By Patrick Buffett, Fort Lee Public Affairs

FORT LEE, Va. – Two years ago, Shannon Western was a smiling wife, mother of five, college student, Army Reserve Soldier and government employee. When describing that time in her life, however, she uses words like “unhappy,” “frightened” and “overwhelmed.”

The Fort Lee Mission and Installation Contracting Command staffer said her cheerful outward persona belied an inward struggle fueled by domestic disputes that brought on bouts of depression. She had stopped caring about her health and what she was eating, which affected her weight and energy level.

“I didn’t think about what I was doing to myself; how I was resorting to food as a comfort item and how the alcohol I occasionally drank at night to wind down – or more like get away – was changing the chemical balance in my body,” Western recalled. “I used to work out religiously, but I had stopped doing that altogether. For a short time in 2013, I even took up smoking, which reduced the circulation of oxygen in my body and added to the issues of feeling tired and weighed down.”

The factors that pushed Western down a path of potential self-destruction are deeply personal and not something she’s comfortable talking about in detail. However, she eagerly shares the thought process she went through, and what she believes was divine influence, to “be set free.”

“It was this overwhelming realization I had to dig myself out from the oppressive life situation I was in,” she said. “A lot of things were contributing to the problem, so I had to deal with those first. I had to remind myself what was important – being there for my kids, not living in fear, not killing myself with an unhealthy lifestyle. I started a healing journey a lot bigger than simply getting back in shape or losing weight. I refused to be a victim and took my life back.”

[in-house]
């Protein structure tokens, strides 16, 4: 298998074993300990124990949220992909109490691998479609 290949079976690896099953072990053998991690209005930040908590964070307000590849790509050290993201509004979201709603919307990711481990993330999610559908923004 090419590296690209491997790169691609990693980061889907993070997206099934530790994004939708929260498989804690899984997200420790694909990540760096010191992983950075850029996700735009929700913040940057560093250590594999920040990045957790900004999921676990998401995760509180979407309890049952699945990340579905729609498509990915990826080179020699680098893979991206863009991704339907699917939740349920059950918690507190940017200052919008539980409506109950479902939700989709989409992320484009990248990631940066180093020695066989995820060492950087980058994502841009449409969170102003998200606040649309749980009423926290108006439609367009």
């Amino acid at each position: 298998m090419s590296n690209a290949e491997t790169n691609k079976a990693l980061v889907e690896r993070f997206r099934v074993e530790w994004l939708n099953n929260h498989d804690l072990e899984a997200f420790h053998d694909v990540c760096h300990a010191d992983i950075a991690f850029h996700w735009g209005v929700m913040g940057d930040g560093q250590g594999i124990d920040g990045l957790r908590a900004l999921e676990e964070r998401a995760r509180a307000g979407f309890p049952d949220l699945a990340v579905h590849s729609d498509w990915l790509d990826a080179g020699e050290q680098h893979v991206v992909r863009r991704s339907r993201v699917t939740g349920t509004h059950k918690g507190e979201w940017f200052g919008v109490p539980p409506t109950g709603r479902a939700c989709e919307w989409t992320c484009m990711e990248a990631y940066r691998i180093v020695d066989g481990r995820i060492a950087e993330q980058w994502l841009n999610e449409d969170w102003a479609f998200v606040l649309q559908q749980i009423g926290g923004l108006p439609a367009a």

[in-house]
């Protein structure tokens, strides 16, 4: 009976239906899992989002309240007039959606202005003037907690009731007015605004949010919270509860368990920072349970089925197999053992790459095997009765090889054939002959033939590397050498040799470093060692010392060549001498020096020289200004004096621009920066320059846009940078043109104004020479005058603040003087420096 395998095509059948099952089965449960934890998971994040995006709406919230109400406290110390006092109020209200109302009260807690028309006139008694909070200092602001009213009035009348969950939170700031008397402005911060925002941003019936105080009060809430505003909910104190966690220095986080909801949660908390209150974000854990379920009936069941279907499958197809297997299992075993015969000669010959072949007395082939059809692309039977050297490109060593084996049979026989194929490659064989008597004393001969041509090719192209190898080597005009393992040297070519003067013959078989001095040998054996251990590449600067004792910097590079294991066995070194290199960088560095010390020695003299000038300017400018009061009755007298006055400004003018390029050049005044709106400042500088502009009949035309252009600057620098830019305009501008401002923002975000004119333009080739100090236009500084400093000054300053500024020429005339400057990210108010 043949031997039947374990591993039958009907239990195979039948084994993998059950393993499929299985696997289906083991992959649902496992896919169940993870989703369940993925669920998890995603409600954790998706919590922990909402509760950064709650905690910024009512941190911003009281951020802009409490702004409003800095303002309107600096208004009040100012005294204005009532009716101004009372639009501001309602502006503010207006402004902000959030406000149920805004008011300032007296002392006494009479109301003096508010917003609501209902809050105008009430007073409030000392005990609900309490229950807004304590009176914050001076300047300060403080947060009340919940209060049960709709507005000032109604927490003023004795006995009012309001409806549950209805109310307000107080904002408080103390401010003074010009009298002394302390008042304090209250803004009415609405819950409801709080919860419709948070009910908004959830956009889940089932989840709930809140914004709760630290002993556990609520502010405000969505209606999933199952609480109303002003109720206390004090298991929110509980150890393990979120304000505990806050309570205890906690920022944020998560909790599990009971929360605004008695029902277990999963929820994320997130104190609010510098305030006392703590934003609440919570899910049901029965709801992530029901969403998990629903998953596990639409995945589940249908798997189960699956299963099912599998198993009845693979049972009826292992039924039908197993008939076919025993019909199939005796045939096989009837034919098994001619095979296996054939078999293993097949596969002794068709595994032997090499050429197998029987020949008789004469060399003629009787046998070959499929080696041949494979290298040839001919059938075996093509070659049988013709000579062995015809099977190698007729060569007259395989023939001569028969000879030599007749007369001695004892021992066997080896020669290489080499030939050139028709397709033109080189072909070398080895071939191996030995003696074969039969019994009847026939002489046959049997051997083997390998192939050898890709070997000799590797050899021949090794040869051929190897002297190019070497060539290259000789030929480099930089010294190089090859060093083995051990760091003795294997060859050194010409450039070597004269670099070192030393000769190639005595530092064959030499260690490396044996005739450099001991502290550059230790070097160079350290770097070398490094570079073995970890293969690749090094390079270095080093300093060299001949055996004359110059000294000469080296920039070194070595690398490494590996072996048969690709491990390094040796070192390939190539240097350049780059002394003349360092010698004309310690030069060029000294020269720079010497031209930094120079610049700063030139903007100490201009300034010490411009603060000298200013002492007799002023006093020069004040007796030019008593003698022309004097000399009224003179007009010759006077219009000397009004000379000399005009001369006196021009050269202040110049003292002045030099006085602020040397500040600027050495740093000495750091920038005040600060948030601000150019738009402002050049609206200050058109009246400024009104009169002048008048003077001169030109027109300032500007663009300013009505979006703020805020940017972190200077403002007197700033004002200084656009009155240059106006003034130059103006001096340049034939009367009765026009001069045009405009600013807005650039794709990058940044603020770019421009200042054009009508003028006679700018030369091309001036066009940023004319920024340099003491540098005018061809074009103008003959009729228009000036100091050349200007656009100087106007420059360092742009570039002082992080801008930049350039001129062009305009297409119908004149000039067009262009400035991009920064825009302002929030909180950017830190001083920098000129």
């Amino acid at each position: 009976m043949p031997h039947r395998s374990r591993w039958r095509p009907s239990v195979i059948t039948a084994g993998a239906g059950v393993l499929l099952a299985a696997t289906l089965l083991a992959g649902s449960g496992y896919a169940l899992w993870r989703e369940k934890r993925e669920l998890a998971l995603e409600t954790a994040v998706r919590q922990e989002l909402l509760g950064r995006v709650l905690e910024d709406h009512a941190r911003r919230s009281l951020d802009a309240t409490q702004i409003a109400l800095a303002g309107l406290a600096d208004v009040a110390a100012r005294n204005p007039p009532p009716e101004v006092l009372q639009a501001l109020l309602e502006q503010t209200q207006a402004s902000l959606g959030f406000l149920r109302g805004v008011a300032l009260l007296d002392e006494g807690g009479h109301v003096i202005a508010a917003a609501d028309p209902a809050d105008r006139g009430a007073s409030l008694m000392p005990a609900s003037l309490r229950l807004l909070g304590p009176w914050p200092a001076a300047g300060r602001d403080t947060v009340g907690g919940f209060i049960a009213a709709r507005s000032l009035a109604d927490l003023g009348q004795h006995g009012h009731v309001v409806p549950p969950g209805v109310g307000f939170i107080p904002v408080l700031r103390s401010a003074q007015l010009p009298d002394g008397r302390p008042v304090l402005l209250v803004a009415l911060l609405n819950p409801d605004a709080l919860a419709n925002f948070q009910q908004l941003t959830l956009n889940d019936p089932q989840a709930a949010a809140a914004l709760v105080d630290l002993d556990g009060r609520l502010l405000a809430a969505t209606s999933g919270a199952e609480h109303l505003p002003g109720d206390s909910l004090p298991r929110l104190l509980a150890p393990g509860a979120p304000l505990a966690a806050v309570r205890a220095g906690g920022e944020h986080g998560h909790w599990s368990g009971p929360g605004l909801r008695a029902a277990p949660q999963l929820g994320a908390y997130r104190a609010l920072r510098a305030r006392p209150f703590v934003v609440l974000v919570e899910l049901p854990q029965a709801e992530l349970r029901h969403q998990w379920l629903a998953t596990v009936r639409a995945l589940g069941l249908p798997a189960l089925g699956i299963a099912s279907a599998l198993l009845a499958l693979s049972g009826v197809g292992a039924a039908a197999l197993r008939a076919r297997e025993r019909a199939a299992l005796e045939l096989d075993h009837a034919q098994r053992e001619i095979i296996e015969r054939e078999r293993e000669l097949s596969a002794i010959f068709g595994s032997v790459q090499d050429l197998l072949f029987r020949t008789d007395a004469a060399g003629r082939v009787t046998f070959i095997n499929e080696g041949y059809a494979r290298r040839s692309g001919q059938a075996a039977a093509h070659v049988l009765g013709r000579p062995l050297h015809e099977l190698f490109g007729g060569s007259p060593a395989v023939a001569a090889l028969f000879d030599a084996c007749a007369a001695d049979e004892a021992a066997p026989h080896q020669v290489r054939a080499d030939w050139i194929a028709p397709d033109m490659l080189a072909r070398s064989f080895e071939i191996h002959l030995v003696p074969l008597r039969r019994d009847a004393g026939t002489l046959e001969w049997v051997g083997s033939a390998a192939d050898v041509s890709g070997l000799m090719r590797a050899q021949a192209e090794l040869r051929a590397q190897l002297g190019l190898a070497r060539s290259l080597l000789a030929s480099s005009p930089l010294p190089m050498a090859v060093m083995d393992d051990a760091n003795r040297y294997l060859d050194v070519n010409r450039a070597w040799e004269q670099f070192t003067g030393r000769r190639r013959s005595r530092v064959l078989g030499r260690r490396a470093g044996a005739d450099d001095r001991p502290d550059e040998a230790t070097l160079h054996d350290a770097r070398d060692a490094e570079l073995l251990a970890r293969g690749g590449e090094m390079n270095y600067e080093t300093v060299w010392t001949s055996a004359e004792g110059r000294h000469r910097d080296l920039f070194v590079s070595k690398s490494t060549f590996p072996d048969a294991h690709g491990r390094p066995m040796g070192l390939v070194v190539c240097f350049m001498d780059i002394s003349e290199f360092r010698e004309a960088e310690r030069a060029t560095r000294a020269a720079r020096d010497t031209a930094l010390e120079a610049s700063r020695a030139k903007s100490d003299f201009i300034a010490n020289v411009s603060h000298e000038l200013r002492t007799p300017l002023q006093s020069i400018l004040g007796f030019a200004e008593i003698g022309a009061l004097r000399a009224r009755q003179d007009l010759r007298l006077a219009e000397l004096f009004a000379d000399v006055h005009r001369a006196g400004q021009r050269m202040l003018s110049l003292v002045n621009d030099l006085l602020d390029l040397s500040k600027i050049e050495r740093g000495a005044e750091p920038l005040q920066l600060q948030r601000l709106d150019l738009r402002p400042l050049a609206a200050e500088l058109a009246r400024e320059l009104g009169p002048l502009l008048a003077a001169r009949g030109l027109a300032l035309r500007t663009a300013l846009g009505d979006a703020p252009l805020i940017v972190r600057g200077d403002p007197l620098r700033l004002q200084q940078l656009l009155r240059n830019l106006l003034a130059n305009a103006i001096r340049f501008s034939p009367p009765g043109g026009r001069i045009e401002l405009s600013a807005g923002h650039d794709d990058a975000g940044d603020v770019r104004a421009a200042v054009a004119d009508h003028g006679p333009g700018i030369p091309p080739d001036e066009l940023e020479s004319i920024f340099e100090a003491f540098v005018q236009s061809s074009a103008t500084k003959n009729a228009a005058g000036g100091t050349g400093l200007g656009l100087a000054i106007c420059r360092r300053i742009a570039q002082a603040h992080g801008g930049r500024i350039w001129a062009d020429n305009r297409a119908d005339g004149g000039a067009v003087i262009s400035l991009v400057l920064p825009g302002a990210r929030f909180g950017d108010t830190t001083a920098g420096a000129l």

The cost of a fresh start would be steep: ending her marriage, losing her home, giving up personal belongings, finding a stable place to live with her three biological children. Emotionally, “scared” and “alone” were daily companions, but she said she worked through it by pushing herself out of bed in the morning, holding God close to her heart and refusing to accept anything short of a positive, active and balanced lifestyle during her waking hours.

“Initially, it was pure survival mode, then it transitioned into recovery and, eventually, the growing confidence I needed to truthfully tell myself I had done the right thing and tomorrow will only be better,” said Western, who also found a woman 70 pounds lighter staring at her in the mirror four months after leaving her ex-husband.

“That’s when I started running and realized how much better it made me feel,” she continued. “It became a refuge away from the worry and emotional turmoil of fighting my ex-husband in court to protect my children. As the distances increased, it gave me a sense of accomplishment, so I began setting other goals like going back to school to complete my master’s degree. While I was at it, I also decided I was going to train even harder to run a marathon … why not, it’s a big world out there as I was slowly rediscovering.”